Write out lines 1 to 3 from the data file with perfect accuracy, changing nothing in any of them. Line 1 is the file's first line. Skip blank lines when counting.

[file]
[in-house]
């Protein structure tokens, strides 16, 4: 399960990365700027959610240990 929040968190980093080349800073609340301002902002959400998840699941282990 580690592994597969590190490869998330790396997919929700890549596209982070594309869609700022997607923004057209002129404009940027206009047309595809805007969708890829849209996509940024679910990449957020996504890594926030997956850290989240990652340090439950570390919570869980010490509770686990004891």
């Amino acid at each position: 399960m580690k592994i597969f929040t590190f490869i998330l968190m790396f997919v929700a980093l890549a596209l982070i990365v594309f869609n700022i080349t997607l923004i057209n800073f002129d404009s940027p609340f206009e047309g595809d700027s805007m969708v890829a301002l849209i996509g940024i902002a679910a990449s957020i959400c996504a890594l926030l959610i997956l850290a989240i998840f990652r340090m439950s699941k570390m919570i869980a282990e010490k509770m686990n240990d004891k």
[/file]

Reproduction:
[in-house]
């Protein structure tokens, strides 16, 4: 399960990365700027959610240990 929040968190980093080349800073609340301002902002959400998840699941282990 580690592994597969590190490869998330790396997919929700890549596209982070594309869609700022997607923004057209002129404009940027206009047309595809805007969708890829849209996509940024679910990449957020996504890594926030997956850290989240990652340090439950570390919570869980010490509770686990004891």
């Amino acid at each position: 399960m580690k592994i597969f929040t590190f490869i998330l968190m790396f997919v929700a980093l890549a596209l982070i990365v594309f869609n700022i080349t997607l923004i057209n800073f002129d404009s940027p609340f206009e047309g595809d700027s805007m969708v890829a301002l849209i996509g940024i902002a679910a990449s957020i959400c996504a890594l926030l959610i997956l850290a989240i998840f990652r340090m439950s699941k570390m919570i869980a282990e010490k509770m686990n240990d004891k």